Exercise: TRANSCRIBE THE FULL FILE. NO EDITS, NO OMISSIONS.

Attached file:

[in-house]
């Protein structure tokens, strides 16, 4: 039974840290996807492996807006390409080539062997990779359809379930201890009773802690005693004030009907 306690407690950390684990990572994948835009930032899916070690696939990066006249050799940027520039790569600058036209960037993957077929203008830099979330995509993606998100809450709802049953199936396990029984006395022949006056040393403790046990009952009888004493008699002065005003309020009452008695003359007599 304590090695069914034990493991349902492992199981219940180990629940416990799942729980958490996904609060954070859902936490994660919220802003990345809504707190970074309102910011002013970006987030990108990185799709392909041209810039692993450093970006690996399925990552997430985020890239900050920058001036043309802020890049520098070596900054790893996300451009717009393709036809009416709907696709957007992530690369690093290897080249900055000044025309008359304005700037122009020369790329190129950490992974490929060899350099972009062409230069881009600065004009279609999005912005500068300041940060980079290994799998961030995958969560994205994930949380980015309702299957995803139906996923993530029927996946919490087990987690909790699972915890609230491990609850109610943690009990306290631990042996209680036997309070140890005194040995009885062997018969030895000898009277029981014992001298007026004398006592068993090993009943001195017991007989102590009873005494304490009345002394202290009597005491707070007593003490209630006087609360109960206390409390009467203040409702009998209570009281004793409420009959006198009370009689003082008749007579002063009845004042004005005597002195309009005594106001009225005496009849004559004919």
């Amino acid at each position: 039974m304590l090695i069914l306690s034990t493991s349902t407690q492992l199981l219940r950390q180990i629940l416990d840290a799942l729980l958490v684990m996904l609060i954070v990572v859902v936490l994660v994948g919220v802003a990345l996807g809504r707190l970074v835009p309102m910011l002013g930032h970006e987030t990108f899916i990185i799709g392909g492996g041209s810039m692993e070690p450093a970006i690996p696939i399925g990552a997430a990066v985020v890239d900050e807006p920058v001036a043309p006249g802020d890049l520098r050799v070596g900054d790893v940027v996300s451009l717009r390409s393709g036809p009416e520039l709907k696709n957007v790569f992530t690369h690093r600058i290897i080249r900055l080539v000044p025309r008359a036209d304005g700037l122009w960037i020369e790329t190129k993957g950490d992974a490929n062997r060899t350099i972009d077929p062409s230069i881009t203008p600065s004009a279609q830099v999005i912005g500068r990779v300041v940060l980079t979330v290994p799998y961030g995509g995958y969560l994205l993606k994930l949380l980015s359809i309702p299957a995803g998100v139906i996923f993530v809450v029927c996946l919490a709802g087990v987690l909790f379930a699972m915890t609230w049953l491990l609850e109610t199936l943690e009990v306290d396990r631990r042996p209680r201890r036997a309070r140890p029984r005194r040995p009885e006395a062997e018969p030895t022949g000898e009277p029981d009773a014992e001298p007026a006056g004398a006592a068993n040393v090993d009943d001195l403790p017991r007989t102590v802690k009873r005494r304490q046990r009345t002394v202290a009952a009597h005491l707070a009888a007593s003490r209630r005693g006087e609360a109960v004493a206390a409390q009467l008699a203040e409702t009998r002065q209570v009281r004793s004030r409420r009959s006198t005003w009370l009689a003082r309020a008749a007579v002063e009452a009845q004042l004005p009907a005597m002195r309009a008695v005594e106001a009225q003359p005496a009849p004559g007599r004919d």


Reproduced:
[in-house]
């Protein structure tokens, strides 16, 4: 039974840290996807492996807006390409080539062997990779359809379930201890009773802690005693004030009907 306690407690950390684990990572994948835009930032899916070690696939990066006249050799940027520039790569600058036209960037993957077929203008830099979330995509993606998100809450709802049953199936396990029984006395022949006056040393403790046990009952009888004493008699002065005003309020009452008695003359007599 304590090695069914034990493991349902492992199981219940180990629940416990799942729980958490996904609060954070859902936490994660919220802003990345809504707190970074309102910011002013970006987030990108990185799709392909041209810039692993450093970006690996399925990552997430985020890239900050920058001036043309802020890049520098070596900054790893996300451009717009393709036809009416709907696709957007992530690369690093290897080249900055000044025309008359304005700037122009020369790329190129950490992974490929060899350099972009062409230069881009600065004009279609999005912005500068300041940060980079290994799998961030995958969560994205994930949380980015309702299957995803139906996923993530029927996946919490087990987690909790699972915890609230491990609850109610943690009990306290631990042996209680036997309070140890005194040995009885062997018969030895000898009277029981014992001298007026004398006592068993090993009943001195017991007989102590009873005494304490009345002394202290009597005491707070007593003490209630006087609360109960206390409390009467203040409702009998209570009281004793409420009959006198009370009689003082008749007579002063009845004042004005005597002195309009005594106001009225005496009849004559004919």
């Amino acid at each position: 039974m304590l090695i069914l306690s034990t493991s349902t407690q492992l199981l219940r950390q180990i629940l416990d840290a799942l729980l958490v684990m996904l609060i954070v990572v859902v936490l994660v994948g919220v802003a990345l996807g809504r707190l970074v835009p309102m910011l002013g930032h970006e987030t990108f899916i990185i799709g392909g492996g041209s810039m692993e070690p450093a970006i690996p696939i399925g990552a997430a990066v985020v890239d900050e807006p920058v001036a043309p006249g802020d890049l520098r050799v070596g900054d790893v940027v996300s451009l717009r390409s393709g036809p009416e520039l709907k696709n957007v790569f992530t690369h690093r600058i290897i080249r900055l080539v000044p025309r008359a036209d304005g700037l122009w960037i020369e790329t190129k993957g950490d992974a490929n062997r060899t350099i972009d077929p062409s230069i881009t203008p600065s004009a279609q830099v999005i912005g500068r990779v300041v940060l980079t979330v290994p799998y961030g995509g995958y969560l994205l993606k994930l949380l980015s359809i309702p299957a995803g998100v139906i996923f993530v809450v029927c996946l919490a709802g087990v987690l909790f379930a699972m915890t609230w049953l491990l609850e109610t199936l943690e009990v306290d396990r631990r042996p209680r201890r036997a309070r140890p029984r005194r040995p009885e006395a062997e018969p030895t022949g000898e009277p029981d009773a014992e001298p007026a006056g004398a006592a068993n040393v090993d009943d001195l403790p017991r007989t102590v802690k009873r005494r304490q046990r009345t002394v202290a009952a009597h005491l707070a009888a007593s003490r209630r005693g006087e609360a109960v004493a206390a409390q009467l008699a203040e409702t009998r002065q209570v009281r004793s004030r409420r009959s006198t005003w009370l009689a003082r309020a008749a007579v002063e009452a009845q004042l004005p009907a005597m002195r309009a008695v005594e106001a009225q003359p005496a009849p004559g007599r004919d």